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Intake reduction and pre-surgery body weight explain efficacy of bariatric surgery

Pre-surgery weight plays a role in how much weight loss occurs after Roux-en-Y gastric bypass surgery, according to the findings of a study by researchers from the University of Groningen, the Netherlands.

Caption: Effects of Roux-en-Y gastric bypass (RYGB+) and sham surgery (RYGB−) in rats on a high fat with sucrose (HF/S) or a low-fat (LF) diet on body weight in grams. Credit: American Journal of Physiology-Regulatory, Integrative and Comparative Physiology (2024). DOI: 10.1152/ajpregu.00169.2023

Despite the success of Roux-en-Y gastric bypass surgery for the long-term weight loss for many people with severe obesity, the processes of how and why significant weight loss occurs after Roux-en-Y are not clear. Factors can include eating less, losing the taste for sugary, high-carbohydrate and high-fat foods and physical activity levels after the procedure.


To determine what factors work together - or not - to promote weight loss after surgery, researchers assigned different diets to two groups of rats about a month before undergoing the procedure. Some of the rats ate a Western-style diet high in fat and sugar while others followed a more standard rodent diet that is low in fat and high in fibre. The animals following the high fat-high sugar diet weighed significantly more than their low-fat diet counterparts before the trial began.


After the surgery, the rats continued their respective diets. The researchers measured how much food the animals ate, activity patterns and fluctuations in body temperature. After 24 days, the research team analysed fat tissue samples from all the animals.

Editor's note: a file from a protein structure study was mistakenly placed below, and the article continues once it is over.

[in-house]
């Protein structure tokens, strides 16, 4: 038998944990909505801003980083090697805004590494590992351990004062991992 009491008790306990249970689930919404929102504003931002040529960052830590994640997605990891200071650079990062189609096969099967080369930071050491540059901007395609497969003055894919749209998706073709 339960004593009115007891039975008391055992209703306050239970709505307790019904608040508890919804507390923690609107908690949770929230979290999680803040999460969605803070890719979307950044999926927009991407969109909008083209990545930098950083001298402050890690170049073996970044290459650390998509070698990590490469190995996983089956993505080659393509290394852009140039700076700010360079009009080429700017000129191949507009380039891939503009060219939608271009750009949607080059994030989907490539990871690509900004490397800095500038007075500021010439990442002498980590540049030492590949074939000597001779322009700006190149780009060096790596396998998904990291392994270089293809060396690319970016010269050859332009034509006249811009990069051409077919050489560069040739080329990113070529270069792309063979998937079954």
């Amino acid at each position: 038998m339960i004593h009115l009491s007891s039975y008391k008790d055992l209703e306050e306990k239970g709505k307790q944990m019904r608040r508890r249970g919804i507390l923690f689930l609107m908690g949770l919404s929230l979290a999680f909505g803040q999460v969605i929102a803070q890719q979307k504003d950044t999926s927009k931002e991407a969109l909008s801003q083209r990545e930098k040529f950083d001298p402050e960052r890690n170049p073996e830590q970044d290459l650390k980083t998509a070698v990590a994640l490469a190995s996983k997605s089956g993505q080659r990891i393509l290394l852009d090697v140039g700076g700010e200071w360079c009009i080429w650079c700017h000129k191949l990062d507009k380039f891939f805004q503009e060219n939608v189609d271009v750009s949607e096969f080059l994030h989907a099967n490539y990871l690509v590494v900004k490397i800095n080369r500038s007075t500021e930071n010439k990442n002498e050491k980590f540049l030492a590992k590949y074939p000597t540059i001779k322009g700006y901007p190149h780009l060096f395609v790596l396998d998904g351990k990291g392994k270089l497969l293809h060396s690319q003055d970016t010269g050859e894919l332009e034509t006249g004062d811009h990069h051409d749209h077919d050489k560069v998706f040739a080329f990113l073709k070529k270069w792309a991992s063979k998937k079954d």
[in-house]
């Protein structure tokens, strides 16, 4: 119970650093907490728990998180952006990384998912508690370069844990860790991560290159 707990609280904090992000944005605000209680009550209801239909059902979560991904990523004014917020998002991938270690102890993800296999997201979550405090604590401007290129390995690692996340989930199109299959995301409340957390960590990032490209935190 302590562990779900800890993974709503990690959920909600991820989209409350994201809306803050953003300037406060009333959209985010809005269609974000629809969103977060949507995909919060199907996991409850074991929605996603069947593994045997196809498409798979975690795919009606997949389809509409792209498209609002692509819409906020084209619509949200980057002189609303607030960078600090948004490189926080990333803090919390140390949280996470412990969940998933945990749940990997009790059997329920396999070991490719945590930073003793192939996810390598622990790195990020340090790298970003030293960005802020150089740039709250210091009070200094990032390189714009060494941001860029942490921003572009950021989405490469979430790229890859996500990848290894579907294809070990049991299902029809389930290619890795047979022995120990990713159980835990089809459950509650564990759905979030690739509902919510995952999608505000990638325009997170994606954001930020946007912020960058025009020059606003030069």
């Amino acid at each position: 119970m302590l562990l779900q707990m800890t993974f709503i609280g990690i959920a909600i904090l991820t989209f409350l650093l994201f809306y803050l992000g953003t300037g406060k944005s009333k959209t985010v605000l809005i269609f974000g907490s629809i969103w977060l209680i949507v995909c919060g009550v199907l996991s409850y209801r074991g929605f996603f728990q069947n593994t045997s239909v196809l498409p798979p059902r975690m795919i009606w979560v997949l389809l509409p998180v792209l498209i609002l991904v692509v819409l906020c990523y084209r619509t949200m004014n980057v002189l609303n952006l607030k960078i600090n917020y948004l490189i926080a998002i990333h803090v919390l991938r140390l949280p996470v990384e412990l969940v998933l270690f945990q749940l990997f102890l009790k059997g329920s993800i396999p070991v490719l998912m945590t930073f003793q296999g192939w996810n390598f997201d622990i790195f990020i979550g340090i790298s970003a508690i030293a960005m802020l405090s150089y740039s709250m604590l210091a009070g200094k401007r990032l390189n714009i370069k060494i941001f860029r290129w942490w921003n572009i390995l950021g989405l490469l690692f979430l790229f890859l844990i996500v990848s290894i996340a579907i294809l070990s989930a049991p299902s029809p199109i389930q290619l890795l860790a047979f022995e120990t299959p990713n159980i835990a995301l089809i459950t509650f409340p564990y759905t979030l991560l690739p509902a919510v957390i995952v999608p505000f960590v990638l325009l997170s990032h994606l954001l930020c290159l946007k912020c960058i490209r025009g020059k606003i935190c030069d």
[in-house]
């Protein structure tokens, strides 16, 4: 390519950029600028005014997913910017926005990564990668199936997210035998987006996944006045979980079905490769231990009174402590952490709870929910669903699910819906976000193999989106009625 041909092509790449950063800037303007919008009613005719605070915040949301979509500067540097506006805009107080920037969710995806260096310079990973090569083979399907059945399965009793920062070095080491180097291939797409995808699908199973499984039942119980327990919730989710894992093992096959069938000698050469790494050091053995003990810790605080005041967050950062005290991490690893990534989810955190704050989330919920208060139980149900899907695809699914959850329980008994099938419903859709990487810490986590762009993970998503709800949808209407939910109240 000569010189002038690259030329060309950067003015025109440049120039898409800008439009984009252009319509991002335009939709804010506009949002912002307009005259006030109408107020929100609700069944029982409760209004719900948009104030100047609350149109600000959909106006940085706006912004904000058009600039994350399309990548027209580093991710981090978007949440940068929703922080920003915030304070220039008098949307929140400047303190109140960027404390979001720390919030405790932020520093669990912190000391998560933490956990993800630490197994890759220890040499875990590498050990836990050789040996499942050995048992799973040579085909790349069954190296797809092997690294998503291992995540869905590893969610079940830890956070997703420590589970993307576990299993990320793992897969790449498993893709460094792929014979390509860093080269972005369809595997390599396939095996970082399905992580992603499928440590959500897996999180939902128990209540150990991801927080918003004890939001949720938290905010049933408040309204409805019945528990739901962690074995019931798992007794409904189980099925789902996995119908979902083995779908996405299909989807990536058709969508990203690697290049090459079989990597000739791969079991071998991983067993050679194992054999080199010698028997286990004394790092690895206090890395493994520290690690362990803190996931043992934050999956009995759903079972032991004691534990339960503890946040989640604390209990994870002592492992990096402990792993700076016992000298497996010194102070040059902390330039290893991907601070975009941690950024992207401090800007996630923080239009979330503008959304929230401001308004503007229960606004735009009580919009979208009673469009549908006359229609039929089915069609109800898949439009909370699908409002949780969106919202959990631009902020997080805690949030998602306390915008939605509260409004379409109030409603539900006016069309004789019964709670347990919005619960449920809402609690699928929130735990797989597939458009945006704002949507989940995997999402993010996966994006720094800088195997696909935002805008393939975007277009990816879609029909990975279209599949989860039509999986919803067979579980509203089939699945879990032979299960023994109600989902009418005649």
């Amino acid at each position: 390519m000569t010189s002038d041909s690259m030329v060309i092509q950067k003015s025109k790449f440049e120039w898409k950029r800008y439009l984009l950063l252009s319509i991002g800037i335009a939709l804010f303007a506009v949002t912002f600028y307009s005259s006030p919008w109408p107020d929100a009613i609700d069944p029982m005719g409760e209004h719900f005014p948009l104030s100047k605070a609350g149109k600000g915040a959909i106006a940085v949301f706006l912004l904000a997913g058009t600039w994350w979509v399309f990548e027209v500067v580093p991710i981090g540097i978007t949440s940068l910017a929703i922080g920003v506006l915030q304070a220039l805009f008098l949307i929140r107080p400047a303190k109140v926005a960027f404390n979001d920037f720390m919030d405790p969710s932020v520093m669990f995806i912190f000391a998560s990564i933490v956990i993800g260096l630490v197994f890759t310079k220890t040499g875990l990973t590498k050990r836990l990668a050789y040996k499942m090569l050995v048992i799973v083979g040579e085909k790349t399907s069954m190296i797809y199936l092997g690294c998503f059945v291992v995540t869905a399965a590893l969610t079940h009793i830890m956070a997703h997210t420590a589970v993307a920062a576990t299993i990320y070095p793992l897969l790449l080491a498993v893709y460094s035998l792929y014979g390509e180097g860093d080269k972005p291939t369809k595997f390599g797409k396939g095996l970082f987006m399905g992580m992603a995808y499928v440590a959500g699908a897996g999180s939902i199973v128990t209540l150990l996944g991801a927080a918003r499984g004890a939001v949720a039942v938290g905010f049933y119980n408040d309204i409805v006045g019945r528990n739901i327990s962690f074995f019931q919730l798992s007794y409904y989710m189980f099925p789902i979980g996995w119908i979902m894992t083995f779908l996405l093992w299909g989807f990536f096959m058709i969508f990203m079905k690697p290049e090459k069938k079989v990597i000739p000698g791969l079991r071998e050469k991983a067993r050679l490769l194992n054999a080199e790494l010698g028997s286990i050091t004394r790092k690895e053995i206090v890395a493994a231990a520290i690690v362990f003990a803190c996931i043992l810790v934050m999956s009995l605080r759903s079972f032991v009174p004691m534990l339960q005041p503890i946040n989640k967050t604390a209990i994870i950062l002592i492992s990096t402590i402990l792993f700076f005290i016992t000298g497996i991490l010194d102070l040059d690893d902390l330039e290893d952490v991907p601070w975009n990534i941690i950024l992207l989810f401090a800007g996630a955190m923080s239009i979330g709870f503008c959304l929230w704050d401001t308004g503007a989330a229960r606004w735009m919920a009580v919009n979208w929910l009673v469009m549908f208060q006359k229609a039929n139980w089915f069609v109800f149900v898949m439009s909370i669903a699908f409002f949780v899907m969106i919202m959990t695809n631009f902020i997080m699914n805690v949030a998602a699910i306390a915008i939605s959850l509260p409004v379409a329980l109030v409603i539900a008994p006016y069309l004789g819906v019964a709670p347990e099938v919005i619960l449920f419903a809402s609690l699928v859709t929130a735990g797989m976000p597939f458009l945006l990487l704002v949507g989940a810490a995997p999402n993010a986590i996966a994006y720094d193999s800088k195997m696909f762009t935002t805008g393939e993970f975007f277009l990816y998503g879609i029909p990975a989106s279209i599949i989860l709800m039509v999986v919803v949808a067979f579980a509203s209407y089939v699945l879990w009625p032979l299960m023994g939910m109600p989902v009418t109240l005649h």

All the rats lost weight after the procedure. However, the Western-style group ultimately lost more body weight and fat tissue by the end of the trial, reaching similar levels as those feeding the low-fat diet. The rats that followed the Western-style diet ate less after surgery, and they appeared to tolerate the surgery better compared to the low-fat feeding rats (based on body temperature and locomotor patterns).


The authors acknowledge that a high-fat, high-sugar diet is not rats' typical dietary preference. They can't definitively say how much of a role this played in the reduced appetite, but reduced appetite probably did not result from increased surgery-induced malaise. The rats' weight loss occurred not only from changes in eating habits or activity levels, but also because of pre-surgery body composition, the researchers explained.


"The degree of weight loss in a regression model was explained, besides energy intake reduction, also by body weight just before [Roux-en-Y], and this relation was not influenced by factors related to locomotor activity," the authors wrote. "Unravelling the neurobiological mechanisms by which stored fat and/or diet type independently or in combination exert these effects may be of clinical importance and deserves further investigation."


The findings were reported in the paper, ‘Weight loss in adult male Wistar rats by Roux-en-Y gastric bypass is primarily explained by caloric intake reduction and presurgery body weight’, published in the American Journal of Physiology-Regulatory, Integrative and Comparative Physiology. To access this paper, please click here

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